We are able to show them proof of why we are doing that, and so to answer the original question, we do have a sort of template that we start all of our clients on, and then as they are understanding evolves, we move them down the path.
When you are sharing and communicating results with either your team or with your clients, how do those conversations go? Are there any clients that you just give the reports to ordo you have a system in place for making sure they understand this data that you are presenting to them?
I would like to have a better system, but really, the only way that we can tell them they understand if we can read them when we are meeting with them, and we service the US and Canada, so sometimes, it’s a phone call and you just have to be attuned to their voice and you have to kind of understand the relationship.
We have some clients that we simply send the report to and that is that, especially our advertising clients because we send it weekly for at and that we are also able to update them on what we are manipulating over the course of the month. So, the ads is a little bit different; they don’t get a monthly meeting, but we do have some inbound clients.
We have one particular inbound client that comes to mind. She just doesn’t meet with me. She trusts what we are doing, we’ve been working with her for five years. I also have clients that I meet with every single month and they still don’t understand what I mean by organic and I have to, every time I say organic, I also have to say, that’s traffic from Google, Yahoo!, and Bing. It’s every single day. It’s one word at this point.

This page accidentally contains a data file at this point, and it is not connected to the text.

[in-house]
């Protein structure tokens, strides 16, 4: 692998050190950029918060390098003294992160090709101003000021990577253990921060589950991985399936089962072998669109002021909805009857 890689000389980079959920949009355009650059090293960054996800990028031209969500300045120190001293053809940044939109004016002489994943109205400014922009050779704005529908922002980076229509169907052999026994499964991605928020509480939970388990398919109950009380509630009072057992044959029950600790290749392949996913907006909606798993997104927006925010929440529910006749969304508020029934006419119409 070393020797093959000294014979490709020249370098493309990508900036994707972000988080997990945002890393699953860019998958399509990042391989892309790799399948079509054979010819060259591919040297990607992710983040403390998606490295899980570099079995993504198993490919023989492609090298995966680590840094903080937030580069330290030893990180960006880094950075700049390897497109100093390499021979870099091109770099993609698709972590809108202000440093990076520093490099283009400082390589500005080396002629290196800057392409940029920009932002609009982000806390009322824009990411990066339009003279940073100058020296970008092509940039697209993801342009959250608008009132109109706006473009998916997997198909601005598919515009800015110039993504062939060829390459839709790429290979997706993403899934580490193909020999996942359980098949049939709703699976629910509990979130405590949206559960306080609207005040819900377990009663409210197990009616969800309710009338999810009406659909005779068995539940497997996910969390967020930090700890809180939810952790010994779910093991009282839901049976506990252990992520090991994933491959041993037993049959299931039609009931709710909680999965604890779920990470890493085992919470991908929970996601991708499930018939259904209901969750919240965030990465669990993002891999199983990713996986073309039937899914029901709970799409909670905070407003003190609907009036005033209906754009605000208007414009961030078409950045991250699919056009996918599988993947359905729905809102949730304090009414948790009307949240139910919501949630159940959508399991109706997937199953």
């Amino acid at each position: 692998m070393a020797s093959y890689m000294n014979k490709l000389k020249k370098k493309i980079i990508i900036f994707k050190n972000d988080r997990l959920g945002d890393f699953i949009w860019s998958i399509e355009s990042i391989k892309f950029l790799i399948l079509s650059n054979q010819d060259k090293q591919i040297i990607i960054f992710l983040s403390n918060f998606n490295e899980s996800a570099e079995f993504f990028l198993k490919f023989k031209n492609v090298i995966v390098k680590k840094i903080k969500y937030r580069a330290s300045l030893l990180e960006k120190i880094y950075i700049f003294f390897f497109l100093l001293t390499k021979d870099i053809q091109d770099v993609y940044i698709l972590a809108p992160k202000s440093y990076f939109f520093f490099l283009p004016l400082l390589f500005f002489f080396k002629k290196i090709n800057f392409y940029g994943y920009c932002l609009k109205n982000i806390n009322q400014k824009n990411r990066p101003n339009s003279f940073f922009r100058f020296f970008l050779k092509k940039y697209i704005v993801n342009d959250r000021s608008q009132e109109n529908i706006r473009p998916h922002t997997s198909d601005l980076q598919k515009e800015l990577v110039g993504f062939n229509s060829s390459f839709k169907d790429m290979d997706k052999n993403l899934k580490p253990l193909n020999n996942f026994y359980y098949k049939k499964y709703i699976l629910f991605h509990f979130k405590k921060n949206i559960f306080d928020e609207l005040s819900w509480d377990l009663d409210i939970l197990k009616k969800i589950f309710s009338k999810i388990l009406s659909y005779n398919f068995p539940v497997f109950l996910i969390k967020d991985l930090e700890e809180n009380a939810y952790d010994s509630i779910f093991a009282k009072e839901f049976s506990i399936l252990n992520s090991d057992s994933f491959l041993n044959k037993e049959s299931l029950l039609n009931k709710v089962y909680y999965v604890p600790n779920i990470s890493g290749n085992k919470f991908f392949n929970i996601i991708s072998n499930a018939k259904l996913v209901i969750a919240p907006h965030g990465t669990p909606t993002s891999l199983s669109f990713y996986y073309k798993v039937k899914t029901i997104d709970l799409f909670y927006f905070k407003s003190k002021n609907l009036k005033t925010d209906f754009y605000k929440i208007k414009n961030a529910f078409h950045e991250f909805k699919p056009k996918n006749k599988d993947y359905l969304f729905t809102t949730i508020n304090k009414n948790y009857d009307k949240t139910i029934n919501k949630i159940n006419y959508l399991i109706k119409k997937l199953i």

Does the entire team use Databox?
Yeah. Most of our specialists do use Databox, specifically our ads team uses it, and they do use it on a client-facing level, and then our web team uses it on an internal level that’s not client-facing at all, we use it for our growth driven design, and so that there and we have an analyst who is on the backend. That is Michaela, she was promoted to be an analyst.
Oh, very cool.
She’s using it on the backend now, and she’s no longer going to be client-facing like that, and she started – for those of you who don’t know the team, she started as a strategist, but the strategists are the client-facing account managers, so they are a generalist, in a way. They have to understand everything, and then those specialists, they are trained on Databox so that they can utilize Databox to tell us the generalists what we need to know when we are having conversations with the client in addition to our knowledge that we are just required to know.
So, yeah, it’s absolutely something that we use in our internal training and in our internal communication.
As an agency that has done a lot of things very well, what do you find to be the biggest value add of being a Databox partner?
I mean, I would say this to anyone from Databox who talks to me about our ability to have access to you anytime is a really, really exceptional, and I wish I could call your boss and just tell him that sincerely, but also, I think it was really, really smart of them to have a person like you because tech companies, they don’t communicate well historically in my experience.
But you know the ins and outs of everything, you have every answer and if you don’t have the answer, you will going to will find it, and that is the biggest value add for me because I am so busy and I have so many clients asking me questions, I have John, the owner of Blue Frog asking me questions, I’ve got my team members, I’m doing training, I’m showing everybody that sometimes, I just don’t have the time to figure it out myself, and I have an ally in you to go in be able to go in get that information, and that is priceless to me.
Wow, thank you. That was so nice and it sounds like that’s exactly what you are to the clients at Blue Frog, so it’s probably why we get along. So, now, at this point, everyone knows that I’m a huge fan of Blue Frog, so where can people go to learn more about your agency?
Our website. You’re going to find a huge culture-driven site design and come and learn about us. We are completely data-driven, we do everything in a realm of respect and accountability, and transparency, and if anyone is looking for an inbound partner, we would be happy to do it.
So come visit us at www.bluefrogDM.com.